2 out of 4 stars
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Journey to Forgiveness by Eve Bauer is a snapshot memoir. It tells the story of the author’s life but talks specifically about her relationship with her father.
Bauer was born and raised on a farm along with her five sisters. With six daughters and no sons, this left her father with a lot of work to do on his own. The girls all tried to help, but there was only so much they could be expected to do. Working on a farm is dangerous work. Two of her sisters were seriously injured in farming equipment accidents. Her father also had a short temper and anger issues, which made getting along with him that much harder.
Much like the writing of Frank McCourt (Angela’s Ashes), Bauer’s writing style is not chronological. She shares memories as they become relevant. She’ll be telling us about a storm she faced with her dad when she was nine, then start talking about one she saw when she was twenty. With this style, we know that we’re not getting all of the information, but we’re able to follow along with her thought-process a lot more easily. We can compare her experiences and relationship with her father and better understand how it’s changed and developed. This is something I really enjoyed about the book. A lot of times, memoirs get bogged down with unnecessary details in an effort to chronicle a person’s life. However, if I asked my grandmother, for instance, to tell me about her life, she would share with me memories in this fashion. I feel this style is more organic in that way.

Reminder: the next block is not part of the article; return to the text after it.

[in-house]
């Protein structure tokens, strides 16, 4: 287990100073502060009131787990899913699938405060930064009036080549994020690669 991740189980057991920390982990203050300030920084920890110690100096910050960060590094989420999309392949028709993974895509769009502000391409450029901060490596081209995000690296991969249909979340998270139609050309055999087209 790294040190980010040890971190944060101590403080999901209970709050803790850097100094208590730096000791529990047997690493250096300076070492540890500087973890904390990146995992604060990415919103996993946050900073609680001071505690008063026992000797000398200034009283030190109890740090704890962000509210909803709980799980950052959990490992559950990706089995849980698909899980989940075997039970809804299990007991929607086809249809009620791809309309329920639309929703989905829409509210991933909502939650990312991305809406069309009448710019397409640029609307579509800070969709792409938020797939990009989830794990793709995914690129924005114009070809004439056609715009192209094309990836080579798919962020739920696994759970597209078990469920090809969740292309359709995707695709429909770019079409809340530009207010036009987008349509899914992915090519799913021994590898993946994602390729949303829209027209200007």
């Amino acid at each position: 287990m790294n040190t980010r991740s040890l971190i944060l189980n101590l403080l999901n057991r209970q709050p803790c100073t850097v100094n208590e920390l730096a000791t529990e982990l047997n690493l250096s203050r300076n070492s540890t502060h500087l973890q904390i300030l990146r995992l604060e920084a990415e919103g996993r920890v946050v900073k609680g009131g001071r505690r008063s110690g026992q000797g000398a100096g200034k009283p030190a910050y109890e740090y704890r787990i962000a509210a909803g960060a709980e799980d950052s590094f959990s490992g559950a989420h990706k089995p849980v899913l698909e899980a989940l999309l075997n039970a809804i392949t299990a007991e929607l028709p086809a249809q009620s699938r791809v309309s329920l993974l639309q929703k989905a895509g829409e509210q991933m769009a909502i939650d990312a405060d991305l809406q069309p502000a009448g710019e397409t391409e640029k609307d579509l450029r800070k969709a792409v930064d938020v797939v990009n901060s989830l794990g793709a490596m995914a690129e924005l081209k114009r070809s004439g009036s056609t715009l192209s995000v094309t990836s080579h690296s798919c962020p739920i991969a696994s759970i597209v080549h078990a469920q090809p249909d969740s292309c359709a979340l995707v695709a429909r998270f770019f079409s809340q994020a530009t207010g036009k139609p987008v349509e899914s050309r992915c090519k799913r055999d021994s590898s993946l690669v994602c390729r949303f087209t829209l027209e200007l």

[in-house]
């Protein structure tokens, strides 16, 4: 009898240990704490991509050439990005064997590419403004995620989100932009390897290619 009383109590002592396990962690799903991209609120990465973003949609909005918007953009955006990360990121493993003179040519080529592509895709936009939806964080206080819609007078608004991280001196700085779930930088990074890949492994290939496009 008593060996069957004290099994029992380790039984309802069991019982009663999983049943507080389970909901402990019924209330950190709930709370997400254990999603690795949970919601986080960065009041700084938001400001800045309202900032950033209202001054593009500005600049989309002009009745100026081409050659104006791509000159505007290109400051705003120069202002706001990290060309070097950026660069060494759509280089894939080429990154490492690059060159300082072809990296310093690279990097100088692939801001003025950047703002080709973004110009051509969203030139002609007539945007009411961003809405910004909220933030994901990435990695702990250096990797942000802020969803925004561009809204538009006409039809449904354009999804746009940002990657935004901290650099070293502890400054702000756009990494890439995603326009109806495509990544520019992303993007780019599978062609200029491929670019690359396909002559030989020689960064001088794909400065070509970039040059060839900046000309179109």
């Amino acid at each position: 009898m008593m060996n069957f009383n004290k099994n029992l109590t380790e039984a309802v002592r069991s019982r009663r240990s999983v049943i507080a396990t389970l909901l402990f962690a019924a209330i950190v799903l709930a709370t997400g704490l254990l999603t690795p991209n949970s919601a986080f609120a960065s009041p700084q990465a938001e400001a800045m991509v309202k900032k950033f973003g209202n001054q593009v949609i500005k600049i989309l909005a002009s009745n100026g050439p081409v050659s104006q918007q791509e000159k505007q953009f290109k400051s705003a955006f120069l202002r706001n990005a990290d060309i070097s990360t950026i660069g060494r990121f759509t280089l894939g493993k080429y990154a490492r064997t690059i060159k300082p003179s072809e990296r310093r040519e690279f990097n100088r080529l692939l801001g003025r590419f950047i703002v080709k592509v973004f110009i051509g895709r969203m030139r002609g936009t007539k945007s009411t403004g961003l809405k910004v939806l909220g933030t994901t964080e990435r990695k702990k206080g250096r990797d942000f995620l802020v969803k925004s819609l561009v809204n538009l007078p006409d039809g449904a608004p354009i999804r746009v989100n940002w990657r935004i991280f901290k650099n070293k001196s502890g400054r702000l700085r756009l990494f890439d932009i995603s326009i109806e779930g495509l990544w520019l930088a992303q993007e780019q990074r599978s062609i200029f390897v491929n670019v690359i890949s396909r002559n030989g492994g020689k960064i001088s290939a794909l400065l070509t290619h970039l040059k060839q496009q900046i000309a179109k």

In the author’s note at the end of the book, Bauer talks about how writing this book was something she felt she had to do. I can understand wanting to get her feelings and memories down on paper. I believe this is something her children and other family members would truly enjoy. However, I was bored. While the details of their lives are different than others, the natural progression that people go through with their parents was extremely typical. She was cared for as a child, looked up to her father, realized as she got older that he was flawed, he eventually sought her advice as an equal, and then she cared for him in his old age. I didn’t like that there weren’t any exciting revelations beyond the traditional. Since the story is not chronological, I have not provided any spoilers.
Unfortunately, there were a lot of mistakes in this book. There was often a space before apostrophes, such as “dad ‘s” or “didn ‘t” along with other spacing issues. They caught my attention and detracted from the story. I rate this book 2 out of 4 stars. It lost a star for the errors and another because I was bored reading it. However, Bauer’s writing style was very engaging and enjoyable. I would enjoy reading more work by her, provided she told a more interesting tale. I would recommend this book to her family and friends, those that know the characters involved. I would also suggest it to others that enjoy memoirs of this variety. I would not recommend it for those seeking action, adventure, or romance.
Journey to Forgiveness
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